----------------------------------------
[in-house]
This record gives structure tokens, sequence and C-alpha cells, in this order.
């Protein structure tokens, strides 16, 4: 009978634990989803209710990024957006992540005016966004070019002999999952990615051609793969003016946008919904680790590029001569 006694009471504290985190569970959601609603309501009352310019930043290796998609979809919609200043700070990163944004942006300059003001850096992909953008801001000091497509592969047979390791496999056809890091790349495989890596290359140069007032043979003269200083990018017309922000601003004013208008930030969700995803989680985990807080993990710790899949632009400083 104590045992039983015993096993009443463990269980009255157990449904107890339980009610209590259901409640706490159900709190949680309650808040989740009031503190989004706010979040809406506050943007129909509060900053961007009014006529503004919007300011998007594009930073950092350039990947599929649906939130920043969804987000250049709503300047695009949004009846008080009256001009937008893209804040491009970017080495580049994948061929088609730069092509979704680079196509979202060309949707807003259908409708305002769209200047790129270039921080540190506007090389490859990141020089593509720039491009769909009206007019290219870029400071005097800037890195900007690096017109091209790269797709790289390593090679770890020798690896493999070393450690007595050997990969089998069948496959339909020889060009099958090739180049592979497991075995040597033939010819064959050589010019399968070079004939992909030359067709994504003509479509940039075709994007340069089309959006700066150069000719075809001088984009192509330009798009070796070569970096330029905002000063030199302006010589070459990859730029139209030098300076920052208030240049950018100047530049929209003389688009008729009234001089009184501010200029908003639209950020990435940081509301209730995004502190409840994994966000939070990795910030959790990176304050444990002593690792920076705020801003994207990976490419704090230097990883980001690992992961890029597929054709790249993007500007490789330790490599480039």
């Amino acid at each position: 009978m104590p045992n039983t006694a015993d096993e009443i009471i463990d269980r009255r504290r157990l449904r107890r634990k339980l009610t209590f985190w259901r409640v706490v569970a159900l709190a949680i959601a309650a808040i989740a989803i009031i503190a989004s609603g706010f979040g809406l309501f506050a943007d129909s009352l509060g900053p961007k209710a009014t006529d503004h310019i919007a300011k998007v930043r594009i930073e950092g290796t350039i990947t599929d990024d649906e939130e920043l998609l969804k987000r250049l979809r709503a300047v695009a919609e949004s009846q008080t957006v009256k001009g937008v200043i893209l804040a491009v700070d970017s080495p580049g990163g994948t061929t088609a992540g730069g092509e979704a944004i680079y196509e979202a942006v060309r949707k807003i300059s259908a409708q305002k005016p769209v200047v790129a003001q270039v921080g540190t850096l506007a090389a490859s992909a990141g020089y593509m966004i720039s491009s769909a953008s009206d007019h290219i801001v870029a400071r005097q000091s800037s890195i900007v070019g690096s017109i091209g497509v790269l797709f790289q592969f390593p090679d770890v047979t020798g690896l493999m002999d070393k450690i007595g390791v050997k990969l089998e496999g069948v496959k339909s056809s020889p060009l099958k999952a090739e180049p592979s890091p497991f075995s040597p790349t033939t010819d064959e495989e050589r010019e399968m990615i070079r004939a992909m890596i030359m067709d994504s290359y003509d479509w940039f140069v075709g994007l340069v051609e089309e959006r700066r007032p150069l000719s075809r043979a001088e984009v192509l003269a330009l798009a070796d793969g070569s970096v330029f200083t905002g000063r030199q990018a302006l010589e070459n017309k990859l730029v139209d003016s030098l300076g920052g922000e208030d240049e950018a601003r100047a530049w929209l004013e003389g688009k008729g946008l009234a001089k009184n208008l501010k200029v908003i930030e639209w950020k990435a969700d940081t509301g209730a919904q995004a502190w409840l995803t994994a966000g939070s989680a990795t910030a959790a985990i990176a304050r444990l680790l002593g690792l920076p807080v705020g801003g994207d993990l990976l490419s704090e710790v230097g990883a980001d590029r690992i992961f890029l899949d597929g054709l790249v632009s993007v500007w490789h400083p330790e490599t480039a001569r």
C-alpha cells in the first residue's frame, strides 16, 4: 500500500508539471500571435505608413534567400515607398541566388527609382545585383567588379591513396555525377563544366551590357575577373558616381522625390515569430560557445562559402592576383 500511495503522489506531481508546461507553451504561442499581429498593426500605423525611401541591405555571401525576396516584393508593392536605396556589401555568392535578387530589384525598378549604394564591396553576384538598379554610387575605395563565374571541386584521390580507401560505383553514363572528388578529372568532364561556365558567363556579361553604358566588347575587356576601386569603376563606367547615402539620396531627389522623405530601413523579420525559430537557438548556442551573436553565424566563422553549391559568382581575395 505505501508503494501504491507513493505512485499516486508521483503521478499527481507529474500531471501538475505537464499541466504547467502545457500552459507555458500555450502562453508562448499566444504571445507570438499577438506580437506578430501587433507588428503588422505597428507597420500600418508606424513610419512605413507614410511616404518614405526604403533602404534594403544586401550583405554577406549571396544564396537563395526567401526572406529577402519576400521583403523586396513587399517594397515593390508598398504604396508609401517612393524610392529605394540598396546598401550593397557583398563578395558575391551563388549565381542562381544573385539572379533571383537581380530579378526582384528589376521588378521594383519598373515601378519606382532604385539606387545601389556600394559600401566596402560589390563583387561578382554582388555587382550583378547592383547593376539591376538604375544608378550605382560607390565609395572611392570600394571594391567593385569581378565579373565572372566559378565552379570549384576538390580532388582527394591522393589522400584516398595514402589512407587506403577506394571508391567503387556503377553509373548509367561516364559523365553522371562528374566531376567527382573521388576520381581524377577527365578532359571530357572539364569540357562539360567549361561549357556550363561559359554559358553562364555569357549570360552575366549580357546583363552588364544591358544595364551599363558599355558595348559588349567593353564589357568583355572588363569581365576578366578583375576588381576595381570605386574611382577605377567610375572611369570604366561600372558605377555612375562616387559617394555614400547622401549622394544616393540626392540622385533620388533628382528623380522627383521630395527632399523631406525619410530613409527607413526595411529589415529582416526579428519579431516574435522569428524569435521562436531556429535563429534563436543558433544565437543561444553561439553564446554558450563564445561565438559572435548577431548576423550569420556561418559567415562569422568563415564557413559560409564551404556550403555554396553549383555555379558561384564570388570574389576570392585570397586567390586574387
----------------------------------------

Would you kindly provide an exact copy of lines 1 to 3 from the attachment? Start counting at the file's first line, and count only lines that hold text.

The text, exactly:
[in-house]
This record gives structure tokens, sequence and C-alpha cells, in this order.
């Protein structure tokens, strides 16, 4: 009978634990989803209710990024957006992540005016966004070019002999999952990615051609793969003016946008919904680790590029001569 006694009471504290985190569970959601609603309501009352310019930043290796998609979809919609200043700070990163944004942006300059003001850096992909953008801001000091497509592969047979390791496999056809890091790349495989890596290359140069007032043979003269200083990018017309922000601003004013208008930030969700995803989680985990807080993990710790899949632009400083 104590045992039983015993096993009443463990269980009255157990449904107890339980009610209590259901409640706490159900709190949680309650808040989740009031503190989004706010979040809406506050943007129909509060900053961007009014006529503004919007300011998007594009930073950092350039990947599929649906939130920043969804987000250049709503300047695009949004009846008080009256001009937008893209804040491009970017080495580049994948061929088609730069092509979704680079196509979202060309949707807003259908409708305002769209200047790129270039921080540190506007090389490859990141020089593509720039491009769909009206007019290219870029400071005097800037890195900007690096017109091209790269797709790289390593090679770890020798690896493999070393450690007595050997990969089998069948496959339909020889060009099958090739180049592979497991075995040597033939010819064959050589010019399968070079004939992909030359067709994504003509479509940039075709994007340069089309959006700066150069000719075809001088984009192509330009798009070796070569970096330029905002000063030199302006010589070459990859730029139209030098300076920052208030240049950018100047530049929209003389688009008729009234001089009184501010200029908003639209950020990435940081509301209730995004502190409840994994966000939070990795910030959790990176304050444990002593690792920076705020801003994207990976490419704090230097990883980001690992992961890029597929054709790249993007500007490789330790490599480039």